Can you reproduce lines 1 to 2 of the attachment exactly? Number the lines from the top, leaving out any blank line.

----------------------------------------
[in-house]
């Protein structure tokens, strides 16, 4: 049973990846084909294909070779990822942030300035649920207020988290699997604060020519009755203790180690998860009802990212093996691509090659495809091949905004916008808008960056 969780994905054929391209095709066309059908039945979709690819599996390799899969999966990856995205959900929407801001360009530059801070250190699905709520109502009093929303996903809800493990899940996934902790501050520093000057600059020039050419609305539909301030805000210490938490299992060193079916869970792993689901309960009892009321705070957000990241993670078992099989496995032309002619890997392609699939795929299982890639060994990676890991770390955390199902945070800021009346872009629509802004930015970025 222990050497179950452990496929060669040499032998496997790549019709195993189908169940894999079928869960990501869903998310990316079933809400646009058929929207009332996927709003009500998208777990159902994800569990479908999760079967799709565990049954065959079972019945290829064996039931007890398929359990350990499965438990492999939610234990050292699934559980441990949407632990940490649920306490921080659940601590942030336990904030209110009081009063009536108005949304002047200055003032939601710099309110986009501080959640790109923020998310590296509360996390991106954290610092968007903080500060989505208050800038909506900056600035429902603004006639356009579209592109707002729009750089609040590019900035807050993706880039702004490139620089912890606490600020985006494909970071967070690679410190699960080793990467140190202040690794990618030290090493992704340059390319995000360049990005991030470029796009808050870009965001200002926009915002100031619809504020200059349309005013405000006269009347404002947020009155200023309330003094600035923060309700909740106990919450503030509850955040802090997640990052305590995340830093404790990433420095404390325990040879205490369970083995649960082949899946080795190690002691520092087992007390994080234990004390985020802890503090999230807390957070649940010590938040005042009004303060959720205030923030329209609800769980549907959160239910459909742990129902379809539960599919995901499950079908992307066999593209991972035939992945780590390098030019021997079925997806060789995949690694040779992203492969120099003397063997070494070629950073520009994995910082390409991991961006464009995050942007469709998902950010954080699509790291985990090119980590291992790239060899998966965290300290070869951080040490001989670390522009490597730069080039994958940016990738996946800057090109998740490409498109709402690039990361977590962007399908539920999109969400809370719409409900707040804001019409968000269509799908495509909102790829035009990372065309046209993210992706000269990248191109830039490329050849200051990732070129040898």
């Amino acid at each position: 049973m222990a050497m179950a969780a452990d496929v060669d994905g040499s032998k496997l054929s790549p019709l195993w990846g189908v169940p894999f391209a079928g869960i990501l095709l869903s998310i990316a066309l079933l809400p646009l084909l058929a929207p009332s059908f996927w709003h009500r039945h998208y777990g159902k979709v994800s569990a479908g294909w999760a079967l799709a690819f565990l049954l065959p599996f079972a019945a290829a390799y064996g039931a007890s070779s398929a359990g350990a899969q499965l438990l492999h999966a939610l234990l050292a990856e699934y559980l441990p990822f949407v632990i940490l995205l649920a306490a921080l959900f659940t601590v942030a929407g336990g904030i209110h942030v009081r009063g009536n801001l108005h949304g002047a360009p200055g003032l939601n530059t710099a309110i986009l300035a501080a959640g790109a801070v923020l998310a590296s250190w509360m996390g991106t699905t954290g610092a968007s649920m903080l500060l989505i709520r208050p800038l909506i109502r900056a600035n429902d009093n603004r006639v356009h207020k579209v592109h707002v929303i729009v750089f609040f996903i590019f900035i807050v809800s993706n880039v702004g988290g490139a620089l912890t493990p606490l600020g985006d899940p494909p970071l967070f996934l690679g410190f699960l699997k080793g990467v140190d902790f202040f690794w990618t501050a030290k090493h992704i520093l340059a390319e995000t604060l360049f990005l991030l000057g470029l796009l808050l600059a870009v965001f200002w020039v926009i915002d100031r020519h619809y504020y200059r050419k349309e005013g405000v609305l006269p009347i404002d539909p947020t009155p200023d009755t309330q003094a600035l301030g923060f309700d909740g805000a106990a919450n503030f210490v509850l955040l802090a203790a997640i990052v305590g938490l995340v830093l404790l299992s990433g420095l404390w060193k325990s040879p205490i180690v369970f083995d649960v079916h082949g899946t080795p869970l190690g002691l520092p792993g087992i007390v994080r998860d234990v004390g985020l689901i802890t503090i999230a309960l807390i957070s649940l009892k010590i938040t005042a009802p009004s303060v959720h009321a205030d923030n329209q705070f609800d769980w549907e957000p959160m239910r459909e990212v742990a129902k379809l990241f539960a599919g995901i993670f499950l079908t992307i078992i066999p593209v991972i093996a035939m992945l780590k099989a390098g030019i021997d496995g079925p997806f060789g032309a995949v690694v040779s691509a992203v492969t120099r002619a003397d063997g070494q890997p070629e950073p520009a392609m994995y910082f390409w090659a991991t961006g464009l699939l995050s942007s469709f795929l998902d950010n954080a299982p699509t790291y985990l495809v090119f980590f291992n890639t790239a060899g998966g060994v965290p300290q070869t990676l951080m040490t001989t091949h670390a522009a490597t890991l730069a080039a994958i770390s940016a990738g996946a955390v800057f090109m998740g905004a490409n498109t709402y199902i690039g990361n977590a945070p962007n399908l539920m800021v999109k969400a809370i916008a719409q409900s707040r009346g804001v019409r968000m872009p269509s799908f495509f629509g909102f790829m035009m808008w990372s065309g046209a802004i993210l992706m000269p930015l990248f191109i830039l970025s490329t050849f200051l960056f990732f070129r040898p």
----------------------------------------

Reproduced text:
[in-house]
């Protein structure tokens, strides 16, 4: 049973990846084909294909070779990822942030300035649920207020988290699997604060020519009755203790180690998860009802990212093996691509090659495809091949905004916008808008960056 969780994905054929391209095709066309059908039945979709690819599996390799899969999966990856995205959900929407801001360009530059801070250190699905709520109502009093929303996903809800493990899940996934902790501050520093000057600059020039050419609305539909301030805000210490938490299992060193079916869970792993689901309960009892009321705070957000990241993670078992099989496995032309002619890997392609699939795929299982890639060994990676890991770390955390199902945070800021009346872009629509802004930015970025 222990050497179950452990496929060669040499032998496997790549019709195993189908169940894999079928869960990501869903998310990316079933809400646009058929929207009332996927709003009500998208777990159902994800569990479908999760079967799709565990049954065959079972019945290829064996039931007890398929359990350990499965438990492999939610234990050292699934559980441990949407632990940490649920306490921080659940601590942030336990904030209110009081009063009536108005949304002047200055003032939601710099309110986009501080959640790109923020998310590296509360996390991106954290610092968007903080500060989505208050800038909506900056600035429902603004006639356009579209592109707002729009750089609040590019900035807050993706880039702004490139620089912890606490600020985006494909970071967070690679410190699960080793990467140190202040690794990618030290090493992704340059390319995000360049990005991030470029796009808050870009965001200002926009915002100031619809504020200059349309005013405000006269009347404002947020009155200023309330003094600035923060309700909740106990919450503030509850955040802090997640990052305590995340830093404790990433420095404390325990040879205490369970083995649960082949899946080795190690002691520092087992007390994080234990004390985020802890503090999230807390957070649940010590938040005042009004303060959720205030923030329209609800769980549907959160239910459909742990129902379809539960599919995901499950079908992307066999593209991972035939992945780590390098030019021997079925997806060789995949690694040779992203492969120099003397063997070494070629950073520009994995910082390409991991961006464009995050942007469709998902950010954080699509790291985990090119980590291992790239060899998966965290300290070869951080040490001989670390522009490597730069080039994958940016990738996946800057090109998740490409498109709402690039990361977590962007399908539920999109969400809370719409409900707040804001019409968000269509799908495509909102790829035009990372065309046209993210992706000269990248191109830039490329050849200051990732070129040898």